[PATCH] AARCH64_BE load/store rules fix for ARM ABI

Albrecht Kadlec akadlec at a-bix.com
Mon Mar 3 11:46:59 PST 2014

On 2014-03-03 16:41, Tim Northover wrote:
>>   I think the problem will actually come with the intrinsics, where we
>>   probably want to generate this sequence from "vld1_lane_s32(addr, 
>> vec,
>>   3)"
> I no longer believe this. I'm not sure what I *do* believe though.
> Probably something about precisely what non-intrinsic C could would
> generate the original IR.
> Tim.

Hi Tim,

That was exactly the point when I disabled _all_ suspicious 
(Caveat: I'm not fully fluent in all neon array stores yet - nor in the 
intrinsics to use them)

By now my view is as follows:

Since STR/LDR swap the elements, compared to LD1/ST1 (array loads), 
either the in-register layout must be reverse or the in-memory layout.
Since we want to keep computing in the registers without knots in our 
brains, we keep that the same - so memory format differs between STR and 

However: we only have one .ll type for that <4 x i32>
So in BE, we can't allow both stores for the following - they would 
result in different memory layout - and how would the one who reads know 
what to do:

define void @test_store_v4i32(<4 x i32>* %ptr, <4 x i32> %val) #0 {
; CHECK: test_store_v4i32
; CHECK: str	 {{q[0-9]+}}, [{{x[0-9]+}}]
   store <4 x i32> %val, <4 x i32>* %ptr, align 16
   ret void

Having done some geometry, there're some applications for 4x4 lattices - 
e.g. to compute perspective (sp?) views, etc.

So, 25 years ago I'd have thought "gee - there's a <4 x single> register 
type, I'll define the lattice to be 4 of them".

Then to transpose such a lattice I'd have used the lane load intrinsics 
- why not: seems to be the intended use.

And now I'm bummed:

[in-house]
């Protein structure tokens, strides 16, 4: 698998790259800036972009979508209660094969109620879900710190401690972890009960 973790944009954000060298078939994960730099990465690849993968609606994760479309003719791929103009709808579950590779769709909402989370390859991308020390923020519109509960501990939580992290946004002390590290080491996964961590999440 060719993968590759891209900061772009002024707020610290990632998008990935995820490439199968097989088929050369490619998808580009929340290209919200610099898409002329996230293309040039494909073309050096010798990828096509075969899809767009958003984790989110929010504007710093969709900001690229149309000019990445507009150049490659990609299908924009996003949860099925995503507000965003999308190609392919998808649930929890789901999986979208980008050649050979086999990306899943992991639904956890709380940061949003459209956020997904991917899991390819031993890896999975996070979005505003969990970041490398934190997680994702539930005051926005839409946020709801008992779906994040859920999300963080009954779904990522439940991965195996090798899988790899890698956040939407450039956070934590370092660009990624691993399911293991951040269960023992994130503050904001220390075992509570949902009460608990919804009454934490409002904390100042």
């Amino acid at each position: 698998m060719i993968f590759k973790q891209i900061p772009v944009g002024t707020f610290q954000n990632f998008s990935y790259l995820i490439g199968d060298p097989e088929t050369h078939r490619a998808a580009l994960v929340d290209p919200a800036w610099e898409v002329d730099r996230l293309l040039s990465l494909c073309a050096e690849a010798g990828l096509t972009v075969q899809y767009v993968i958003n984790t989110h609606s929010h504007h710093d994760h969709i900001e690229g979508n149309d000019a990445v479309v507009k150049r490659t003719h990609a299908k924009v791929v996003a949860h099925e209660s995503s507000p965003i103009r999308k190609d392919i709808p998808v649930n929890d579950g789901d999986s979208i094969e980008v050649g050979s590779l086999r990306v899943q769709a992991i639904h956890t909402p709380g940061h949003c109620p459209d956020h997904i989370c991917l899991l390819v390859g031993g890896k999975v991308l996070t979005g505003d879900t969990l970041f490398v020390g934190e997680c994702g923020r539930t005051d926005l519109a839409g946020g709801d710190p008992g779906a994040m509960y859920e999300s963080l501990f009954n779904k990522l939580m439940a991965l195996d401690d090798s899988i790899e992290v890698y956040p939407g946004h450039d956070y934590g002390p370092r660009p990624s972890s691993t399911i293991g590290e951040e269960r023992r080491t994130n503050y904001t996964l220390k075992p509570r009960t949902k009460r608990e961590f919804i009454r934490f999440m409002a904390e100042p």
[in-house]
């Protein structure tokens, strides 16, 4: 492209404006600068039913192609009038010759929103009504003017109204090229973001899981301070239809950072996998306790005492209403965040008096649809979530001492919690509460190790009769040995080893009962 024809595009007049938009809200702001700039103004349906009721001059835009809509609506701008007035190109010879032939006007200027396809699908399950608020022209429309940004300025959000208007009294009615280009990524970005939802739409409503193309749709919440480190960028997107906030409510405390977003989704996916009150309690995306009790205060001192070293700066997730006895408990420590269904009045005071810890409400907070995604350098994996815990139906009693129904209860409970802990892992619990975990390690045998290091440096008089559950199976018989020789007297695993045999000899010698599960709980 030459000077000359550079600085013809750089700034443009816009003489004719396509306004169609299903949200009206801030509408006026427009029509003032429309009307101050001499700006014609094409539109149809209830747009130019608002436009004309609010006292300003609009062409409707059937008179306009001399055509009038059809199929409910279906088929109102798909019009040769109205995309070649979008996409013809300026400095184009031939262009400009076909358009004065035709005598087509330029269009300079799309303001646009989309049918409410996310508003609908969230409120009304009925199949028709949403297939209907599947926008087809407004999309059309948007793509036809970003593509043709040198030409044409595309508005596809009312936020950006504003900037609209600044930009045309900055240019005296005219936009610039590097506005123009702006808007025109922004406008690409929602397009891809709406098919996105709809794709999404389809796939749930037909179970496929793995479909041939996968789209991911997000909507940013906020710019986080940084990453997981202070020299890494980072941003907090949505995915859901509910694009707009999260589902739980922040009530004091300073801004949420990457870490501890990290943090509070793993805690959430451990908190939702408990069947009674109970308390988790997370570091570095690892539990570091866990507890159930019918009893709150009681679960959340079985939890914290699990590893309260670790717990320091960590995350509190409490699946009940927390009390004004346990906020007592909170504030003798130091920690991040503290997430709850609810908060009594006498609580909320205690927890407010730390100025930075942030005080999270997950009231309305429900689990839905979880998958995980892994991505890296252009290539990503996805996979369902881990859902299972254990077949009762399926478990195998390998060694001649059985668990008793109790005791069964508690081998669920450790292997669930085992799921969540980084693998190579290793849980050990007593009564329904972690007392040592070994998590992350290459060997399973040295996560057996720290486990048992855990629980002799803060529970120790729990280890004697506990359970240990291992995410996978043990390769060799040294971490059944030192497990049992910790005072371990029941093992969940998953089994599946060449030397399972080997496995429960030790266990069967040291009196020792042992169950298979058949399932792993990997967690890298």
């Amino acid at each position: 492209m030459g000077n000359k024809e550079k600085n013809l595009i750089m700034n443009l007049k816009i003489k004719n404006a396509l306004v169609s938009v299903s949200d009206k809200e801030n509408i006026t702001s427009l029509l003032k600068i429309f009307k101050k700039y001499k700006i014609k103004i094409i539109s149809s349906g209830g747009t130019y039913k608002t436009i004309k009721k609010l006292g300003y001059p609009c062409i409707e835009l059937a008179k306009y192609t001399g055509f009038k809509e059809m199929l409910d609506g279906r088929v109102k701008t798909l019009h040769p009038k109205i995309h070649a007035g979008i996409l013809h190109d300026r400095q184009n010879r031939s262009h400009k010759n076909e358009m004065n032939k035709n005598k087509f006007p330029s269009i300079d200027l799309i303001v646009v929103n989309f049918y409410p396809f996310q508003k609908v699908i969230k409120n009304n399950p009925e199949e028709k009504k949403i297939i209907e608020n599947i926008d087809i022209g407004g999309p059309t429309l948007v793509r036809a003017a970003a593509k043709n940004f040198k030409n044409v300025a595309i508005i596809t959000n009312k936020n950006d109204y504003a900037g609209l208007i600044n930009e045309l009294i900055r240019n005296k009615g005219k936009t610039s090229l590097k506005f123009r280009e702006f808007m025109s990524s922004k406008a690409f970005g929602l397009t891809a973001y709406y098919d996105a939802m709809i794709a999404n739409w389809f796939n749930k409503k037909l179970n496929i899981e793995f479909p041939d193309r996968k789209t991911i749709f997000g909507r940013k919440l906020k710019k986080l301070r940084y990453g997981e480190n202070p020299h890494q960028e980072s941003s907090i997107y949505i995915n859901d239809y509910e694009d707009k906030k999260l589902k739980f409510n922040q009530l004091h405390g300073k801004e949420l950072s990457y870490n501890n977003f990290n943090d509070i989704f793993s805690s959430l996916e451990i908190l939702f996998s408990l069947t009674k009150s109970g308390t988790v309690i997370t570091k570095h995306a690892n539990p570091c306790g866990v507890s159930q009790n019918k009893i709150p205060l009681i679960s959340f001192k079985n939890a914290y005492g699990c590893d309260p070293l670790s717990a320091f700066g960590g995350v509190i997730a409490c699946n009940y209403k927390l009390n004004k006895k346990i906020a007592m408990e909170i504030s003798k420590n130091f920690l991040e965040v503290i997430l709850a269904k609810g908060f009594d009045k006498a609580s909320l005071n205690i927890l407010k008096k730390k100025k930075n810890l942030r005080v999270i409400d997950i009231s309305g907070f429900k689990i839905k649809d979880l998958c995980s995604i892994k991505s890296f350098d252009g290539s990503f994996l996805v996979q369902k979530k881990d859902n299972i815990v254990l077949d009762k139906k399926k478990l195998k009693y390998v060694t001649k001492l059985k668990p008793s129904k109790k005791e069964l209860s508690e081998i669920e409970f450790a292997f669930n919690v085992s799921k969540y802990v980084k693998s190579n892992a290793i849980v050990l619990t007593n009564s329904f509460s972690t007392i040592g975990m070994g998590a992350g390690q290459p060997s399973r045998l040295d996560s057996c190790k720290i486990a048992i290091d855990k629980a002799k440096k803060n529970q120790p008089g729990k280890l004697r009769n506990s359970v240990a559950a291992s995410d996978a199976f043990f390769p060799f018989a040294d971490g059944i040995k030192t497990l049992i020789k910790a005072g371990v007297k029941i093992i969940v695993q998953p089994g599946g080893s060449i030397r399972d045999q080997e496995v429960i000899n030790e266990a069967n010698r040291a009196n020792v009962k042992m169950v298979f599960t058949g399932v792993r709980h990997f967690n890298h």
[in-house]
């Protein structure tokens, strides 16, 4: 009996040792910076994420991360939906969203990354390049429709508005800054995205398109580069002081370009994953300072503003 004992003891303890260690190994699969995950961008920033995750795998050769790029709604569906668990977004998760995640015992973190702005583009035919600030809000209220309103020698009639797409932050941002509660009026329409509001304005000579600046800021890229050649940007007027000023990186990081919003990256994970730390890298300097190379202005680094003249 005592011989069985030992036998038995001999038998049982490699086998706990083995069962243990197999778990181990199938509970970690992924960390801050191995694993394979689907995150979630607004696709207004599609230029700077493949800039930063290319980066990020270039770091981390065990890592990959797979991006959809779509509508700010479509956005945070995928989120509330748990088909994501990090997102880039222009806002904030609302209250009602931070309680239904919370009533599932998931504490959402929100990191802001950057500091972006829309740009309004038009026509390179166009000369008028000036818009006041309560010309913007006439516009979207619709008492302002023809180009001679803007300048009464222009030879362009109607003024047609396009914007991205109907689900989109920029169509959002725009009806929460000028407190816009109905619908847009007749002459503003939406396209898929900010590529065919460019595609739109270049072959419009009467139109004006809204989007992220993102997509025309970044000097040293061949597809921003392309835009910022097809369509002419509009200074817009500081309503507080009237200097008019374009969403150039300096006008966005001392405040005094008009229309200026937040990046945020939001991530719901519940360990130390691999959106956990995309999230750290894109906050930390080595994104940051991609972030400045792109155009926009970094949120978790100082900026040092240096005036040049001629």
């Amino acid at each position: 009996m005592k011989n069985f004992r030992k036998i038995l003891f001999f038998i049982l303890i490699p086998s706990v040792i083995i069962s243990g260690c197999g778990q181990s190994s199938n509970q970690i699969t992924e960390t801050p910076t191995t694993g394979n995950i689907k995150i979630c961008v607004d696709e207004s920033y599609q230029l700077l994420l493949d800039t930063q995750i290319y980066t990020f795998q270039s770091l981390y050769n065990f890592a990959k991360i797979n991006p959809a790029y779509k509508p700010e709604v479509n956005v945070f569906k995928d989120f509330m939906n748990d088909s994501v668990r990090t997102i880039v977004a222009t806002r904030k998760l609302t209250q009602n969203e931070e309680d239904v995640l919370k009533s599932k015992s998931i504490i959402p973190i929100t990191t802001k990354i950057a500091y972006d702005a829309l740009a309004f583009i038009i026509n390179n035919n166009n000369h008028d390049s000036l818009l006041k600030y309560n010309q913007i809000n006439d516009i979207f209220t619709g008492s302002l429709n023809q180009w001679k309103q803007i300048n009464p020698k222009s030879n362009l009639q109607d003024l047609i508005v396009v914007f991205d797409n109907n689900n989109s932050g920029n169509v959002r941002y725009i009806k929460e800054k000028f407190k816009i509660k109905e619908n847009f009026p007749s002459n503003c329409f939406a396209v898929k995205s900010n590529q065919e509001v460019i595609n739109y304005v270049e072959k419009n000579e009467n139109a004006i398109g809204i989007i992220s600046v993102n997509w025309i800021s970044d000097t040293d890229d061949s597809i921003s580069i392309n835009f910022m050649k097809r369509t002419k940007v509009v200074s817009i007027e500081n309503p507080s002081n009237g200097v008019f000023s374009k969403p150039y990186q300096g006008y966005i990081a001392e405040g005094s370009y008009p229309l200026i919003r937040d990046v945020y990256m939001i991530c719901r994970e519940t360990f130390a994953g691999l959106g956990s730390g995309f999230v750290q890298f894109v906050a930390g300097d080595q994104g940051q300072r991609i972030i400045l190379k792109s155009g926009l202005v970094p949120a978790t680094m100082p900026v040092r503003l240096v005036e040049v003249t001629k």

Those nifty <XYZW> vectors have been stored to memory as <WZYX> by STR - 
so the lane load that should have loaded Y actually loads Z.

My loaded "transposed" lattice is anything but the transposed.

Sure we can document this BE-only behaviour (actually ARM should really 
do that VERY PROMINENTLY in the ABI).

We can also damn all those programmers who point out "On my LE machine 
it totally worked".

For me it's a BE-only type clash that can only be solved by not mixing 
LDR type loads with array type loads.

So I can't really recommend allowing regular pattern matching to emit 
array loads, when most other loads use a different layout.

The only exception is the use of intrinsics - in the hope that whoever 
read the intrinsics header file also read the prominent note there 
referring to the prominent note in the ABI - and knows what to expect 
for BE.

You might say "But reading array type data is fine".
You're right - but that <4 x single>* is so easily casted to single[4]* 
- after all C doesn't have the strongest type system, and it normally 
just works - especially on AARCH64_LE.

  - and the arm_neon.h doesn't look terribly type-safe as well:

#define vst1q_f32_x2(__a, b) __extension__ ({ \
   float32x4x2_t __b = (b); \
   __builtin_neon_vst1q_x2_v(__a, (int8x16_t)__b.val[0], 
(int8x16_t)__b.val[1], 41); })

I guess my opposition boils down to:  Who expects that <4 x single> is 
stored in reverse order and can't be sourced into the complex loads 
(e.g. lane loads), when a single cast just makes it work on LE.

Biggest trouble is that nobody ever reads the documentation - even if 
you could read it there - and most chips will be LE, where it "just 
That's a recipe for disaster.

If I had to use neon on BE, I'd:
1) use intrinsics for all instructions, arrays for all data (-> index 
2) try not to pass parameters by value (const ref) - except for leaf and 
near-leaf functions operating on registers. (32 vector regs still feel 
register pressure from lattices)
3) probably wrap the ugliness in some vector/lattice classes.

As I said before: the correct solution would be separate memory data 
types and separate nonterminals - with conversion chain rules and a PBQP 
matcher to do those conversions optimally - you'd still have to live 
with quite a few swap instructions for BE.

That said: I currently follow the rule "single element is fine" (no 
swapping surprises possible).
If you can come up with a rule that allows more instructions/patterns 
but is still safe, I'm all ears.


More information about the llvm-commits mailing list